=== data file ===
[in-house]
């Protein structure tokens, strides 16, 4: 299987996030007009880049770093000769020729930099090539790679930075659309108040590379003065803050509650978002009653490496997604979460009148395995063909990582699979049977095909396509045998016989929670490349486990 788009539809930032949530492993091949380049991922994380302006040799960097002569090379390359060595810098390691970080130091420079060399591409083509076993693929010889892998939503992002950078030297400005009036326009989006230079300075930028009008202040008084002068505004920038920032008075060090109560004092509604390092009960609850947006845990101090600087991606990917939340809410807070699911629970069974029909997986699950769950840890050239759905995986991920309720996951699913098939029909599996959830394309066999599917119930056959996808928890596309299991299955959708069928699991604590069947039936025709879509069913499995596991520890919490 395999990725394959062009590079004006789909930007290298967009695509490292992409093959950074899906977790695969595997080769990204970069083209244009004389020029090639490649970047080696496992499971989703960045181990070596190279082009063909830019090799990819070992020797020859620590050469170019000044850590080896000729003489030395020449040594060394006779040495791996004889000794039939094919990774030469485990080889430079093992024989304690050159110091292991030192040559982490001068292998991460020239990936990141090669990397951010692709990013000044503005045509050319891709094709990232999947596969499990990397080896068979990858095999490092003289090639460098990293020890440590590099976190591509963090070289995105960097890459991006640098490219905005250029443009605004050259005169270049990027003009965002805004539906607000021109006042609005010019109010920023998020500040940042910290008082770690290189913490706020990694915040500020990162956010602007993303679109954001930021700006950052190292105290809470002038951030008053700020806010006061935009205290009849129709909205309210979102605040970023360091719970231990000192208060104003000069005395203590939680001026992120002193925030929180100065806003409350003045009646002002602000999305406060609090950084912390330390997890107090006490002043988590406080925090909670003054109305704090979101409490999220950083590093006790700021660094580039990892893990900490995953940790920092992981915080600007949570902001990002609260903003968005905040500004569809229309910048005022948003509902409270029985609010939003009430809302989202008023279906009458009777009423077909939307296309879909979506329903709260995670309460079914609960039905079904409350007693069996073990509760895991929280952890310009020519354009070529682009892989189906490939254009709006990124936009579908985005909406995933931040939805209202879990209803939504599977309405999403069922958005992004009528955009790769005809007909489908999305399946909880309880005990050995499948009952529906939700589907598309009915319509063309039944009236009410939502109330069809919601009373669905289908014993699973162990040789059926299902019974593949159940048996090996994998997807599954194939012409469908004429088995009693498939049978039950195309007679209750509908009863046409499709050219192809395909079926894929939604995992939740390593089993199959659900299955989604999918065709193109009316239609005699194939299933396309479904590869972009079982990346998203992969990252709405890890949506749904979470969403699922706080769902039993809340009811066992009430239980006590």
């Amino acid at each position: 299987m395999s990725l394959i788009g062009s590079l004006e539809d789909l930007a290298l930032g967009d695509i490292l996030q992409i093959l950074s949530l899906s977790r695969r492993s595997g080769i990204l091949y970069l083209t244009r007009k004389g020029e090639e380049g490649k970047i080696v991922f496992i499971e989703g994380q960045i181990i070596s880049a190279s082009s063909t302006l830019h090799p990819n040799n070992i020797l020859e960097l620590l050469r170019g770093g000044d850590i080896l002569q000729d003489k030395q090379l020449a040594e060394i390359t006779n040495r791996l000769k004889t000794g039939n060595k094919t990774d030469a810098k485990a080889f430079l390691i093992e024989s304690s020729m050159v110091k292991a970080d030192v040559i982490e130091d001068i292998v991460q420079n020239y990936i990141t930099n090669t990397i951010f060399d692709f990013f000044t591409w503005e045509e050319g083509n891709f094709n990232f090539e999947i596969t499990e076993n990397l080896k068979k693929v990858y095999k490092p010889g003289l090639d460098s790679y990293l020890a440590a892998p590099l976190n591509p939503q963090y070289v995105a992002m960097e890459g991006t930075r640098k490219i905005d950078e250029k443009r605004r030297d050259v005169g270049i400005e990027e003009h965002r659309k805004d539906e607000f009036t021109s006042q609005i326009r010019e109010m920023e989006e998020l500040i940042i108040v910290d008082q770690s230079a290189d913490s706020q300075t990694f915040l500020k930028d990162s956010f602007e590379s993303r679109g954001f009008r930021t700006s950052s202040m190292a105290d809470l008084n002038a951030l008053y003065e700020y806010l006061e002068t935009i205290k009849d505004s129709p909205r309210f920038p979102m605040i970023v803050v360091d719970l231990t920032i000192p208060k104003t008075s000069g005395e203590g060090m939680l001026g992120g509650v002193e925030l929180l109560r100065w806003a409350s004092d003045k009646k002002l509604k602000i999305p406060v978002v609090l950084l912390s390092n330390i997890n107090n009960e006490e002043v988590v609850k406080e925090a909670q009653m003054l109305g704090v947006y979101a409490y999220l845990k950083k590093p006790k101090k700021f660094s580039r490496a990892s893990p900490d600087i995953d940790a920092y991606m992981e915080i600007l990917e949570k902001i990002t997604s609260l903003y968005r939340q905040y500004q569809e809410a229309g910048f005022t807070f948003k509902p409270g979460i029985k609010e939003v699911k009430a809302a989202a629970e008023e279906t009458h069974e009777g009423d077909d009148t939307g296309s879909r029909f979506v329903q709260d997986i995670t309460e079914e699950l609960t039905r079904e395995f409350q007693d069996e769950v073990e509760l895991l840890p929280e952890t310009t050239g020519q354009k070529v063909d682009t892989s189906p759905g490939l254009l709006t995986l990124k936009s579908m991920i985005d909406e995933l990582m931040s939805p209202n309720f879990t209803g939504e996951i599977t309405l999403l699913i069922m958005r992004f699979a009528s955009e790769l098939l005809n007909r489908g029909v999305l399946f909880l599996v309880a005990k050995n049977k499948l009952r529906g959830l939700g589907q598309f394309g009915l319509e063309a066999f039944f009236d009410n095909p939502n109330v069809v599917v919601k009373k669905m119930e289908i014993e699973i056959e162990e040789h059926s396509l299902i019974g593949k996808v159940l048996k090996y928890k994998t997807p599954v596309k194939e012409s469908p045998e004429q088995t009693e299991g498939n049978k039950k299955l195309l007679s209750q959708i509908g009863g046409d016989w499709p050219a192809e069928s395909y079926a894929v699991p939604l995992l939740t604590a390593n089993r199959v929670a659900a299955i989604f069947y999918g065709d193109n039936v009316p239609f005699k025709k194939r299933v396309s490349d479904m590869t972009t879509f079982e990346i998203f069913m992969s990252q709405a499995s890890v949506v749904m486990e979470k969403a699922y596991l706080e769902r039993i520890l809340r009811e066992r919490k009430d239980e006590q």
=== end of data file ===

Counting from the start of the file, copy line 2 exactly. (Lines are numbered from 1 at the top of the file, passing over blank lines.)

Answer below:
């Protein structure tokens, strides 16, 4: 299987996030007009880049770093000769020729930099090539790679930075659309108040590379003065803050509650978002009653490496997604979460009148395995063909990582699979049977095909396509045998016989929670490349486990 788009539809930032949530492993091949380049991922994380302006040799960097002569090379390359060595810098390691970080130091420079060399591409083509076993693929010889892998939503992002950078030297400005009036326009989006230079300075930028009008202040008084002068505004920038920032008075060090109560004092509604390092009960609850947006845990101090600087991606990917939340809410807070699911629970069974029909997986699950769950840890050239759905995986991920309720996951699913098939029909599996959830394309066999599917119930056959996808928890596309299991299955959708069928699991604590069947039936025709879509069913499995596991520890919490 395999990725394959062009590079004006789909930007290298967009695509490292992409093959950074899906977790695969595997080769990204970069083209244009004389020029090639490649970047080696496992499971989703960045181990070596190279082009063909830019090799990819070992020797020859620590050469170019000044850590080896000729003489030395020449040594060394006779040495791996004889000794039939094919990774030469485990080889430079093992024989304690050159110091292991030192040559982490001068292998991460020239990936990141090669990397951010692709990013000044503005045509050319891709094709990232999947596969499990990397080896068979990858095999490092003289090639460098990293020890440590590099976190591509963090070289995105960097890459991006640098490219905005250029443009605004050259005169270049990027003009965002805004539906607000021109006042609005010019109010920023998020500040940042910290008082770690290189913490706020990694915040500020990162956010602007993303679109954001930021700006950052190292105290809470002038951030008053700020806010006061935009205290009849129709909205309210979102605040970023360091719970231990000192208060104003000069005395203590939680001026992120002193925030929180100065806003409350003045009646002002602000999305406060609090950084912390330390997890107090006490002043988590406080925090909670003054109305704090979101409490999220950083590093006790700021660094580039990892893990900490995953940790920092992981915080600007949570902001990002609260903003968005905040500004569809229309910048005022948003509902409270029985609010939003009430809302989202008023279906009458009777009423077909939307296309879909979506329903709260995670309460079914609960039905079904409350007693069996073990509760895991929280952890310009020519354009070529682009892989189906490939254009709006990124936009579908985005909406995933931040939805209202879990209803939504599977309405999403069922958005992004009528955009790769005809007909489908999305399946909880309880005990050995499948009952529906939700589907598309009915319509063309039944009236009410939502109330069809919601009373669905289908014993699973162990040789059926299902019974593949159940048996090996994998997807599954194939012409469908004429088995009693498939049978039950195309007679209750509908009863046409499709050219192809395909079926894929939604995992939740390593089993199959659900299955989604999918065709193109009316239609005699194939299933396309479904590869972009079982990346998203992969990252709405890890949506749904979470969403699922706080769902039993809340009811066992009430239980006590």